I have to wonder if years from now I will be telling my own grandchildren about the drought of 2012. I pray to be as brave and as tenacious as the women who have endured these hardships before me. I pray to survive the winds and droughts that sweep across this prairie. The bugs and the tornadoes. The fires and the floods. I pray for us all to endure. I pray for the courage and dignity to watch as the land dries up right before my eyes. As the grass turns brown and crinkly and dies. As the flowers and shrubs cease to bloom from the scalding heat. Eventually the rain will come as will the snow. 

Until then I will just continue to pray for wisdom and patience and blessed rain. I will also continue to pray for all of you out there facing these same challenges. 

May we all endure...May we all overcome..May we all persevere.

I plant my cabbage, broccoli and other fall crop seeds today. As I again sow seeds to bring forth new life I think of a saying that I love. "She who plants a seed beneath the sod and waits to see believes in God". 

So again I plant and again I wait. Many times I am asked what is the most important thing for homesteading.

And again I answer........F A I T H !

See ya Monday morning.

Blessings from The Holler

The Canned Quilter  


  1. What an absolutely beautiful post, thank you so much for sharing it. We live on the east coast of Canada and although it is much more humid here in the summer, we are also expecting a hotter, drier summer than usual and are seeing it already. I will pray for you and your farm and for your neighbours. And I will continue to be inspired by your amazing ability on your land and in your kitchen. xoxoxoxo

  2. Faith. Yes. Self Endurance. Yes.
    A beautiful Wise Lady you are.

  3. Faith. Yes. Self Endurance. Yes
    A beautiful Wise Lady you are.

  4. How inspiring you are. Your words are very touching with a softness and a strength. Hold on ... the rain will come.

  5. A beautiful post. We are suffering the same drought down here in Arkansas. It truly is a hard year as we watch the gardens die and the ponds dry to nothing. Some trees are already browning and droppiong their leaves.

    Our neighbors are also selling their cattle and the hay crop is just sad. I will planting my fall garden in two weeks and pray it does better than this early one has fared. But as you said, we will endure!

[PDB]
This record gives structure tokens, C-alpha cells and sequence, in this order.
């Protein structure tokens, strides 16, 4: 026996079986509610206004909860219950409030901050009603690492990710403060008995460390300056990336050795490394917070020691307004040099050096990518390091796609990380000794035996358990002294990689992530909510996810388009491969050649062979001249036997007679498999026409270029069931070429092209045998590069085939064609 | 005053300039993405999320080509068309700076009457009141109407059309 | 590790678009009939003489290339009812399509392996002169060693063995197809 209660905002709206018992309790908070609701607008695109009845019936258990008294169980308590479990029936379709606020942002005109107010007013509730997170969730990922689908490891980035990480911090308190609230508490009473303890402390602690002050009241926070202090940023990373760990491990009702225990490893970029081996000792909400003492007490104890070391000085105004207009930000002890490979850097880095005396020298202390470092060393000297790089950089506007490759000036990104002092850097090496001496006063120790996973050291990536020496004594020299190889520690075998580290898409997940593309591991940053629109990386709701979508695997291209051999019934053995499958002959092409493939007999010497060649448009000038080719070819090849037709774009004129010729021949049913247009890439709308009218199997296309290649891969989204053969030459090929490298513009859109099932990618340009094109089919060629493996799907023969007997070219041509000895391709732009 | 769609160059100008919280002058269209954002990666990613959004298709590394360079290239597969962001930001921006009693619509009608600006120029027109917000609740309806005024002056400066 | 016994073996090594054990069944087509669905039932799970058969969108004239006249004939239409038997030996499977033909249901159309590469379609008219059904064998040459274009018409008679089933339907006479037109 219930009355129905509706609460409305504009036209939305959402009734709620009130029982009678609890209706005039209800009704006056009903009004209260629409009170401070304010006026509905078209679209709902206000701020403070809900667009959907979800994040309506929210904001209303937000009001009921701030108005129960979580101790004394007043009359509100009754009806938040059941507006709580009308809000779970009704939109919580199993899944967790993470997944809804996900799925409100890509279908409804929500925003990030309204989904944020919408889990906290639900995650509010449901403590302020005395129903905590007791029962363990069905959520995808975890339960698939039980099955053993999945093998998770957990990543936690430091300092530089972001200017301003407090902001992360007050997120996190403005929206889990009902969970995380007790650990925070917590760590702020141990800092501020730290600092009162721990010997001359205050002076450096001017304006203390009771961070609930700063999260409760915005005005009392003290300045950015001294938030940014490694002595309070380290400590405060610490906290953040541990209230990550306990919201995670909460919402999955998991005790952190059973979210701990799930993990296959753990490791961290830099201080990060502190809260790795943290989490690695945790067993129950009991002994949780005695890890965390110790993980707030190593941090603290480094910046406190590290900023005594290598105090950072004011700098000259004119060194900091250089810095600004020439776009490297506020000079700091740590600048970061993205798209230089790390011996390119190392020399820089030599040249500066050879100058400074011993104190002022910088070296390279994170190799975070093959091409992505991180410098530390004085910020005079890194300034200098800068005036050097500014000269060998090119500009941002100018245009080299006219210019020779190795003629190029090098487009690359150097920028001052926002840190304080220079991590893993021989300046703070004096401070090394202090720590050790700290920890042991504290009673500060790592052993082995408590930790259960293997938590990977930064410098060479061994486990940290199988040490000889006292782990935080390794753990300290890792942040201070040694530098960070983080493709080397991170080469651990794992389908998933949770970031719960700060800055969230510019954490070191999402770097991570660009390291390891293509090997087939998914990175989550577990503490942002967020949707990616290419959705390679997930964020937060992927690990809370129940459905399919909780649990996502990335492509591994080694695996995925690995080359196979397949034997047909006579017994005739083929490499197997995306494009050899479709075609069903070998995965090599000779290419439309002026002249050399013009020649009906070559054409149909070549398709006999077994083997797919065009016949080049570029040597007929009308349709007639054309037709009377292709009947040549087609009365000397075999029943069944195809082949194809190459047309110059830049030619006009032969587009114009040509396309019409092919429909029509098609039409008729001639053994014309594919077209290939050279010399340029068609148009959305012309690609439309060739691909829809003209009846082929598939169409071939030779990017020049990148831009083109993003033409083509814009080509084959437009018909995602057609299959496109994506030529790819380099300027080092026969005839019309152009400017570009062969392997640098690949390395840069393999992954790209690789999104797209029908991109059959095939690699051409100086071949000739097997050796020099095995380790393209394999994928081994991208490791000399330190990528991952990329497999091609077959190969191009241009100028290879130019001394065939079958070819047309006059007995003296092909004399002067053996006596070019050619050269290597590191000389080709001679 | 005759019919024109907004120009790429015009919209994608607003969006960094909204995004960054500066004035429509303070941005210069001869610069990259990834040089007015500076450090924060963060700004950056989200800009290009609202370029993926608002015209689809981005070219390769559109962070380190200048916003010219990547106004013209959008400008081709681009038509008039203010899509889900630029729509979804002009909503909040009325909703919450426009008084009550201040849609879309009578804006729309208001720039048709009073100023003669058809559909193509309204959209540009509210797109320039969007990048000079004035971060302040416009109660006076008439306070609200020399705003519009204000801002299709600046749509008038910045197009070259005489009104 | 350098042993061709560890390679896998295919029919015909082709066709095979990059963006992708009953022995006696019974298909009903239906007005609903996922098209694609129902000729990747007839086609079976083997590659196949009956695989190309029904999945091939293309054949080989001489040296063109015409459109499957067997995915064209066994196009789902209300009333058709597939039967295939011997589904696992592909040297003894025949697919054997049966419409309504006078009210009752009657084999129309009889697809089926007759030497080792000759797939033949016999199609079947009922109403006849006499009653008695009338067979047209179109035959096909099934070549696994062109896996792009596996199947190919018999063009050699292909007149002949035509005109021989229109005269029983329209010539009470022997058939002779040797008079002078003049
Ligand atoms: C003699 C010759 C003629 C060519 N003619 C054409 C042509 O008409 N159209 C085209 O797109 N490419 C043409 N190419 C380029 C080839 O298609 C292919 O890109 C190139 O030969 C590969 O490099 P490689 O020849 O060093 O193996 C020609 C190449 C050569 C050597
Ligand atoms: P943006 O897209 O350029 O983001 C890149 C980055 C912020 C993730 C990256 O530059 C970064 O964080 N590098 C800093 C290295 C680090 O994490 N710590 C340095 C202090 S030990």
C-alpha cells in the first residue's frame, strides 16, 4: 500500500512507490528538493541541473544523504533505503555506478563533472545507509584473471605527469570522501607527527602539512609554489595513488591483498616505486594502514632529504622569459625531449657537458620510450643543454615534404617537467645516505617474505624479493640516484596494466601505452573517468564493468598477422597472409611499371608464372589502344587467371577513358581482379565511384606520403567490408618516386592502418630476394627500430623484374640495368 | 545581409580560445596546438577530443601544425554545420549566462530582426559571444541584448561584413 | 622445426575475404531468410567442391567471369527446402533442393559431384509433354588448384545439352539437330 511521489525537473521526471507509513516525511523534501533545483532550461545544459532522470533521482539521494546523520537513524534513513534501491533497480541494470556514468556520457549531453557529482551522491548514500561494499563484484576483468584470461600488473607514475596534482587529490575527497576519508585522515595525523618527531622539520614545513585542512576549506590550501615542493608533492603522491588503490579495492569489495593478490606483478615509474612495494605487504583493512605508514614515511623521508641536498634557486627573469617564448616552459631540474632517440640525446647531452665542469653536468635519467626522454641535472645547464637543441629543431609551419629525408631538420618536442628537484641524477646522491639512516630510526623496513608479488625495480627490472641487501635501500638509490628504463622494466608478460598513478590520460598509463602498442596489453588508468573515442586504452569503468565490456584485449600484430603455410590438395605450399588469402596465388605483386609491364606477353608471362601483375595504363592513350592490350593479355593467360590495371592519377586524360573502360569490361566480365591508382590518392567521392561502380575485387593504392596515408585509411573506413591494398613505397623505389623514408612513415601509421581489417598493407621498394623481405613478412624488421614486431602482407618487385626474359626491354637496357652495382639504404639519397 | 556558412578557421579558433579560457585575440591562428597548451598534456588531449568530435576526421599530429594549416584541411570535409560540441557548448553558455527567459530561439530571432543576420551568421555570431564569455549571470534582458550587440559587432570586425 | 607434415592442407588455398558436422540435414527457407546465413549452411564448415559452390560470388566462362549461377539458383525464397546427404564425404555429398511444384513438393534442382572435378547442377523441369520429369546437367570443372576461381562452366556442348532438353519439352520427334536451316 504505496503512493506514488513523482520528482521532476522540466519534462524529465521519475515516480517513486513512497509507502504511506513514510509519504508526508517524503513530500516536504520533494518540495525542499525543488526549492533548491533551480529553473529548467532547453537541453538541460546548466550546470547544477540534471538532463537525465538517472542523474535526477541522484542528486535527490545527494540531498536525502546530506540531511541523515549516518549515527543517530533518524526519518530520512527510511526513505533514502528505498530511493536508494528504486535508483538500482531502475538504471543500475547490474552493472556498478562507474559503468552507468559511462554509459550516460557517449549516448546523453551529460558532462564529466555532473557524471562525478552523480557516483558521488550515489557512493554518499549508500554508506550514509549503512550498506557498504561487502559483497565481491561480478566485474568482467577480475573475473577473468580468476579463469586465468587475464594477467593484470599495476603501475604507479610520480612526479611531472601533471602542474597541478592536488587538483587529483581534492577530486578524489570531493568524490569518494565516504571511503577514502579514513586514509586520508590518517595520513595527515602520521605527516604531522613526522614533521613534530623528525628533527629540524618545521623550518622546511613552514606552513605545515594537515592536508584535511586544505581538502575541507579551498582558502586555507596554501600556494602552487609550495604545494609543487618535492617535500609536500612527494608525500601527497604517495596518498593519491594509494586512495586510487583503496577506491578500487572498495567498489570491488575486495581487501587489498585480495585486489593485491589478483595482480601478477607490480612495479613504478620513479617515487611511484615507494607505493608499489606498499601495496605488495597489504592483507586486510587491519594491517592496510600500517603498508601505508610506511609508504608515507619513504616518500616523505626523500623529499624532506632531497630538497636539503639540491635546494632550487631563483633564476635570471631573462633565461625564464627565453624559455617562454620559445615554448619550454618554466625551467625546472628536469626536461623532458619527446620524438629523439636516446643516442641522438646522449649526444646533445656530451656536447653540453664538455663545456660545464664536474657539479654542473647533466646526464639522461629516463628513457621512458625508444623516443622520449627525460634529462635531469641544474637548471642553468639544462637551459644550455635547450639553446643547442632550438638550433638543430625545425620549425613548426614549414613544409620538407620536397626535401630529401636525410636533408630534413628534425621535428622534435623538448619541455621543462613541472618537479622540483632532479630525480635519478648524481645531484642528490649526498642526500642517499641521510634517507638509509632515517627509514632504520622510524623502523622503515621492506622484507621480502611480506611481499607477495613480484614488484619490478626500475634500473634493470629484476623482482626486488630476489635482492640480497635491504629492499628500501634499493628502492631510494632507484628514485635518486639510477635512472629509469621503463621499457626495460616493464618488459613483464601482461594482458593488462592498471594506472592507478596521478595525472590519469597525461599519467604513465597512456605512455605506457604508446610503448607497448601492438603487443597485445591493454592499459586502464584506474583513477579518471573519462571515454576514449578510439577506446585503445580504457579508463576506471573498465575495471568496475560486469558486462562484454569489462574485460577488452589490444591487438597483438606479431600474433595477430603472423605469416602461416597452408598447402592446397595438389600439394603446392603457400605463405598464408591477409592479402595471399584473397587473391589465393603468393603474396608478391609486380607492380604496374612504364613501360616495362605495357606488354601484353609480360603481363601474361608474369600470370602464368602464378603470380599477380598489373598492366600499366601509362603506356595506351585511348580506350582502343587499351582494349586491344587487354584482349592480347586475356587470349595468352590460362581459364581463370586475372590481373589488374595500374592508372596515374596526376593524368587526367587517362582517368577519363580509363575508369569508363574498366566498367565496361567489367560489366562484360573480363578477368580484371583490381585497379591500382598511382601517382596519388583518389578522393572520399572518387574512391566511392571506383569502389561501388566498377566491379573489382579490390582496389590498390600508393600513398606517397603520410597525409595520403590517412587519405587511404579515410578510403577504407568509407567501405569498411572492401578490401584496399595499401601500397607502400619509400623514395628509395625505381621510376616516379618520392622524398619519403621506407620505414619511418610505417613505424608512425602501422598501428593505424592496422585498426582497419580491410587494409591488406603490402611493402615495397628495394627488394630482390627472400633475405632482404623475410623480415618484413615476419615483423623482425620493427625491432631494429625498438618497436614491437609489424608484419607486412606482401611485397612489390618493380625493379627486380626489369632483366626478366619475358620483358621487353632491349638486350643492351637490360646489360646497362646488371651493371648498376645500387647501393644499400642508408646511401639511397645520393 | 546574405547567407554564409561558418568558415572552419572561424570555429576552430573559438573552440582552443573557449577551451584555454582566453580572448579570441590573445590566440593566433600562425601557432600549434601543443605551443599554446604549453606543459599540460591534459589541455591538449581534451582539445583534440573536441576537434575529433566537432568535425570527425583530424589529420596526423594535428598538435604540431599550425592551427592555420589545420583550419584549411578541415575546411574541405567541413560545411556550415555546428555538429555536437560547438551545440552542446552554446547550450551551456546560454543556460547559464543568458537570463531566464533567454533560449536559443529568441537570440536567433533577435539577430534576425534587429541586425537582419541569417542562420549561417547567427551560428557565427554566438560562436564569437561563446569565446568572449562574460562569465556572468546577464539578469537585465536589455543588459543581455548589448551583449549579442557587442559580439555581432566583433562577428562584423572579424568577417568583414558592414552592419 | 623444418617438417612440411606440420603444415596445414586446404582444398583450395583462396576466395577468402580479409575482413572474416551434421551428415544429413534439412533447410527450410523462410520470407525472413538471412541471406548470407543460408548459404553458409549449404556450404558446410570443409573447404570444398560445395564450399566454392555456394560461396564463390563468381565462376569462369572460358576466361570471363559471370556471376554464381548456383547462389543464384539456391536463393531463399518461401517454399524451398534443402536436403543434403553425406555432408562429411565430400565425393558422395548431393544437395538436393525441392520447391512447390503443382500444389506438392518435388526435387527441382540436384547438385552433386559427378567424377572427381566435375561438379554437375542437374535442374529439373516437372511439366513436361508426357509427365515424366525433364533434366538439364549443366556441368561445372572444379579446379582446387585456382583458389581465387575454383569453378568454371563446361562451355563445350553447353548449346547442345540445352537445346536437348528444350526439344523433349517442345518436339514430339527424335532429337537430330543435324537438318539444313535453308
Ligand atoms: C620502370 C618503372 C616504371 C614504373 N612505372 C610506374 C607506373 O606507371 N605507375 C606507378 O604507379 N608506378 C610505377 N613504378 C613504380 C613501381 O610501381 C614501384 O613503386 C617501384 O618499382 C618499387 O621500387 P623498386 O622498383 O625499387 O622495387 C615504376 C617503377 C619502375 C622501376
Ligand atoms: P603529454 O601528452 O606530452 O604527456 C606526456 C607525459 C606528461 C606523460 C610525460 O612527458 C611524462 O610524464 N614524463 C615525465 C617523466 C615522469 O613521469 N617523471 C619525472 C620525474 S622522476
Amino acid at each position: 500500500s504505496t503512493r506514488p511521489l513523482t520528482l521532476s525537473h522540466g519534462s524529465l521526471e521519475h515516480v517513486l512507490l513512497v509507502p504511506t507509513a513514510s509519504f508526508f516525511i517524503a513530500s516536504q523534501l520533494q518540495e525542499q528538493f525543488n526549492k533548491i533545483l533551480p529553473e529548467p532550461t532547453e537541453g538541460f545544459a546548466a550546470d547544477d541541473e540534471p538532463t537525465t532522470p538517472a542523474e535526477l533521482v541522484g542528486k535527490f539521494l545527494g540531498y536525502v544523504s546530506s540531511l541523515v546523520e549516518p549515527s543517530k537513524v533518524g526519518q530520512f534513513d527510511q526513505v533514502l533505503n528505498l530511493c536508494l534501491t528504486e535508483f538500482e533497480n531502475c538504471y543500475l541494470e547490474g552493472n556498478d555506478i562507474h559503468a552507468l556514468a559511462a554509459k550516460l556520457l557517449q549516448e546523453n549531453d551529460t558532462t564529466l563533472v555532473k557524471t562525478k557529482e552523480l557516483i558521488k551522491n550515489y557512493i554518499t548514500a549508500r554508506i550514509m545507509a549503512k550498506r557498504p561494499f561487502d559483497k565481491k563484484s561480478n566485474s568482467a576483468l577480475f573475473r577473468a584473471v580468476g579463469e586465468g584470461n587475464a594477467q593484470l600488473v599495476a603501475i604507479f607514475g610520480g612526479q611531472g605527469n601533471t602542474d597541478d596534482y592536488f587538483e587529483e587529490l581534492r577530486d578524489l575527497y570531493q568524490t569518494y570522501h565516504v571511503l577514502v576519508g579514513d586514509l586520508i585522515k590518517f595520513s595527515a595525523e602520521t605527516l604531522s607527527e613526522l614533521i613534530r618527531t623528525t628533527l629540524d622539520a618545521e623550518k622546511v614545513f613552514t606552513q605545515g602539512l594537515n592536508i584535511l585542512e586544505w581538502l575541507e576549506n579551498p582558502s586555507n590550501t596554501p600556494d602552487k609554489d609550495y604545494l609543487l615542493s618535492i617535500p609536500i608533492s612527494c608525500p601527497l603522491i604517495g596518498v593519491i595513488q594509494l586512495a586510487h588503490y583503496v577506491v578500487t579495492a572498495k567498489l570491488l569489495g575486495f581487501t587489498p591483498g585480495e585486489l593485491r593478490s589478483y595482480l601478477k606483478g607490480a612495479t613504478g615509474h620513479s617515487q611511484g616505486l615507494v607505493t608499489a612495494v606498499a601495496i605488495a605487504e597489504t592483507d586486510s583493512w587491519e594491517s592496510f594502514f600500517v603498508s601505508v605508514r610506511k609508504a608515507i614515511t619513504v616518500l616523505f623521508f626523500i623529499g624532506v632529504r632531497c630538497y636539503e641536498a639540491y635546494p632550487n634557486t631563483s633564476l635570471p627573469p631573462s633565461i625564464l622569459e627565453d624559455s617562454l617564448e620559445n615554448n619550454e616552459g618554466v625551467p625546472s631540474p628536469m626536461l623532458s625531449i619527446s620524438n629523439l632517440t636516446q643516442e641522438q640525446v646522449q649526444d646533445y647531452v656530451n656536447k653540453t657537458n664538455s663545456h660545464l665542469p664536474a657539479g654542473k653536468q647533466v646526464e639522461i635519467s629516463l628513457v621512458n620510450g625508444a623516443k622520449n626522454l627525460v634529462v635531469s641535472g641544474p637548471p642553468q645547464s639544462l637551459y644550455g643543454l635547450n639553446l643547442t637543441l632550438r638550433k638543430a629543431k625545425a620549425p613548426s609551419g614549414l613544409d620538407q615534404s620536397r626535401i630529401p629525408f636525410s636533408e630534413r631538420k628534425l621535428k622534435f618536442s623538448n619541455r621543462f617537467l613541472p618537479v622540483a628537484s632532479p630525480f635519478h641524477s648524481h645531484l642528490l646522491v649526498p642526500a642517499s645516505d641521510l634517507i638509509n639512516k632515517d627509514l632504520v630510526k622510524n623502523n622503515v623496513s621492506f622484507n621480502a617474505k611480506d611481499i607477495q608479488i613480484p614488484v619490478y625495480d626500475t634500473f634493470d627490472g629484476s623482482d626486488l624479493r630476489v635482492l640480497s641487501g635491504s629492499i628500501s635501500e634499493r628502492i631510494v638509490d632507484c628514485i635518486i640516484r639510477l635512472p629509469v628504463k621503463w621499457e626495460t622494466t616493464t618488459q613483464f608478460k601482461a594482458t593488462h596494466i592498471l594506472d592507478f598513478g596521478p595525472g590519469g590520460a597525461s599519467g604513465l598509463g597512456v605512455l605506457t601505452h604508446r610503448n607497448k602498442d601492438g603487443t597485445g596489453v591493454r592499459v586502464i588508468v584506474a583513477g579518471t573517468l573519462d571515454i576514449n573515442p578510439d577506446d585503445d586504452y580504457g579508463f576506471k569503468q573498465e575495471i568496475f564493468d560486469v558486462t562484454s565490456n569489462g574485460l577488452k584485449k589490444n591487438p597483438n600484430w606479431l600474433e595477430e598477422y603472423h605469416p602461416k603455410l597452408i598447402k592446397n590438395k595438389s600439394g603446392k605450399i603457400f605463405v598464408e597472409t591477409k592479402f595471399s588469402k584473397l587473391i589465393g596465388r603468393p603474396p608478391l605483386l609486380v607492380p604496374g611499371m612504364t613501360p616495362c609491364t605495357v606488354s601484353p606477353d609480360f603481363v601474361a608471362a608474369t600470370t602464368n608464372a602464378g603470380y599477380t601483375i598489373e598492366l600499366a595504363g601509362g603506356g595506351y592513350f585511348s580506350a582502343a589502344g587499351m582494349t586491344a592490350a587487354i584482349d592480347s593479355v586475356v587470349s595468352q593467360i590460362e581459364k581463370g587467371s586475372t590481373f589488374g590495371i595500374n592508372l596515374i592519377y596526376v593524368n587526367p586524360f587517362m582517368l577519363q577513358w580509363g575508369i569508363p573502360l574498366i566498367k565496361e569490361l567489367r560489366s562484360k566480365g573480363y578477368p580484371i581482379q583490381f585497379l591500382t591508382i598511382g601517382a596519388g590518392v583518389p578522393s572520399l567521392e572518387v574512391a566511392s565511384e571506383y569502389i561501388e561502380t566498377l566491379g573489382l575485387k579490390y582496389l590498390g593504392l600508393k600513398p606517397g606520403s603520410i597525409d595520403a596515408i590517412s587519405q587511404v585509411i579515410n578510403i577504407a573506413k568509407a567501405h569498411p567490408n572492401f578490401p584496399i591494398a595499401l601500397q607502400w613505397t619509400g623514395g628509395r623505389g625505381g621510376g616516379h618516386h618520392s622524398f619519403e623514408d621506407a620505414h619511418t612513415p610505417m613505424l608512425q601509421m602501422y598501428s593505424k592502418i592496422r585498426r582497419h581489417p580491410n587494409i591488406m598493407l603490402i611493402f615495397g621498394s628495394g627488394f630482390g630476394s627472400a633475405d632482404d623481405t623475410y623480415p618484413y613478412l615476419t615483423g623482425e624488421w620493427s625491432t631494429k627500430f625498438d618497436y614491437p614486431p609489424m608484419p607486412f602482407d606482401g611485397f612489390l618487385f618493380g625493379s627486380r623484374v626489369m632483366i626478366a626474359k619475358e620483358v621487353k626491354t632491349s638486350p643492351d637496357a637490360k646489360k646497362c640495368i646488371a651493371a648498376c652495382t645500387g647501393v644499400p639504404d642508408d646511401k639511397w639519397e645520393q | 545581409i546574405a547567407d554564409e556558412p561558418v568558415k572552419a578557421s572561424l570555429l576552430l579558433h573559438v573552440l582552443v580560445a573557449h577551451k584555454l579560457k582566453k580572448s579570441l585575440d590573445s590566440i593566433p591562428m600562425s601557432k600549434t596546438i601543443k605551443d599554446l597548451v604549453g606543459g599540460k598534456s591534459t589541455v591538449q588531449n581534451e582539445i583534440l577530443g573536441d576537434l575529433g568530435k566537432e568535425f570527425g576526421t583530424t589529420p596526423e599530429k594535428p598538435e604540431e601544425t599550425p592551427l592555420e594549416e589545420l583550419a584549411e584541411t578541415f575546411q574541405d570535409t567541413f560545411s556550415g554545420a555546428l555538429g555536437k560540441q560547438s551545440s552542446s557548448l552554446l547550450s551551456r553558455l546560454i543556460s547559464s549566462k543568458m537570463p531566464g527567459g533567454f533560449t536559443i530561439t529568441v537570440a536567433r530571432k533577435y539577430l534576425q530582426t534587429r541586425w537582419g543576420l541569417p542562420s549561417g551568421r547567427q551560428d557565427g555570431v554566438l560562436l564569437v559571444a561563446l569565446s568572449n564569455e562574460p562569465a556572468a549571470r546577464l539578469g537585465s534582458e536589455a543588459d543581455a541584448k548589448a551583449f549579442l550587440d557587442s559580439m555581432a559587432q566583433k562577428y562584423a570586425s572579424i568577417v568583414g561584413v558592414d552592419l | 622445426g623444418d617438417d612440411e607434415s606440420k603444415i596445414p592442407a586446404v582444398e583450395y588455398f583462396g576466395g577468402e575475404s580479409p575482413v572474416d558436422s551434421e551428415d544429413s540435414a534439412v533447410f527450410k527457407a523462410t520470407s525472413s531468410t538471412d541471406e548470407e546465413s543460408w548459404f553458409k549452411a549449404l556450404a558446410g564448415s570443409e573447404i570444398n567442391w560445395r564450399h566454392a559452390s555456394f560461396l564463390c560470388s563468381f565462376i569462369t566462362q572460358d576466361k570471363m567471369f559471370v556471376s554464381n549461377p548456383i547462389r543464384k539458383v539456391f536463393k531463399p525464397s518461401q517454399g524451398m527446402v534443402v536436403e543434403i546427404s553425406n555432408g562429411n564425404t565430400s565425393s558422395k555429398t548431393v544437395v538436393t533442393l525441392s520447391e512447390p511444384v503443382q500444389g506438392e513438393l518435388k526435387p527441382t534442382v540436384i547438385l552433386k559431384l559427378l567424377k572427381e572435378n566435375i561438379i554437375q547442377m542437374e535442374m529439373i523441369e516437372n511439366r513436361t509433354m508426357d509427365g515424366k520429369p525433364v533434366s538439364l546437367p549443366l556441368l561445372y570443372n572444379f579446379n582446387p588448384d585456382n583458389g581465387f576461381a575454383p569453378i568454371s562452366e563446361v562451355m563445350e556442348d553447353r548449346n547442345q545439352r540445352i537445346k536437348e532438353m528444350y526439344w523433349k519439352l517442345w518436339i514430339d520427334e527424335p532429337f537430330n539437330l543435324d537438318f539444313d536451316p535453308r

6. You have described the same situation we have here in Indiana. Most of the corn is already a loss and only a lot of rain will save the soybeans.

  7. We actually have a chance of rain in the next two days here in KS--I just checked the radar and there are spots! Maybe it will continue east to you. I just planted all my pumpkins and gourds (about a week later than usual). I don't usually plant anything else for fall--by then, I'm too burned out. So far it has been a bountiful harvest from the garden--tomatoes, especially--but I think I've reached my limit. Bravo for all your hard work! I think rain and cooler temps would rejuvenate me a bit--I'm sure it would you, too!

  8. I think Clara is a person I would have loved to have met.

    Lovely post. Thank you for reminding us all to be thankful for what we have.

    1. I should have said ... I would love to meet.

    2. Actually Clara passed away at 102 years of age. She was an inspiration to me and taught me so much when I first moved here. Her stories were fabulous and I regret now not writing every word of them down. Before she died she gave me her quilt frame which is one of my most prized possessions : )

  9. Bravo! Well said!! Things are the same here in Ohio. We won't get much from our garden,but I am thankful for what we do have! I hate to see the grass completely brown and the earth cracked. It is painful to see and not be able to do anything.
    Thanks for the great post!

  10. Beautiful post:)) Lovin' the pictures!

  11. Such a lovely post, CQ! I was blessed to have been raised by grandparents who lived through the Great Depression. Their sage advice and the values they taught me are invaluable. I only wish they were still with me.

    Mother Nature is reminding us that she is a hard mistress this year. Those who got crops in early are doing fairly well but those who didn't are suffering. I have seen with my own eyes that the bean crops this year will be awful. We all need to hunker down, pray for rain, and soldier through it.

  12. Wonderful post, CQ. Thank you for sharing it with us. Have a blessed week. ♥

  13. As you know, I love all your posts, but this one really touches me. We are going through the same here in middle Georgia. When I drive and see formerly beautiful, green rows of corn turned to ugly dried up brown stalks I can only say a prayer for that poor farmer and his family. We have been fortunate in that I can still move my sprinkler around and get most of the gardens watered and we have had 2-3 good rain storms in the last 2 months so we are still harvesting food but there are so many that aren't and I fear what will be coming in the future with already broke people trying to buy food that is way too expensive.
    That Clara sounds like she was an awesome lady. I am glad that she could teach you something. Kind of how you teach all of us through your blog. May these lessons not be in vain!!!


Feel free to challenge me, disagree with me, or tell me I’m completely nuts in the comments section of each blog entry, but I reserve the right to delete any comment for any reason whatsoever (abusive, profane, rude, or anonymous comments) – so keep it polite, please. Also I am not a free advertisement board if you want to push a product on my comments I will delete you fast !!!

Related Posts with Thumbnails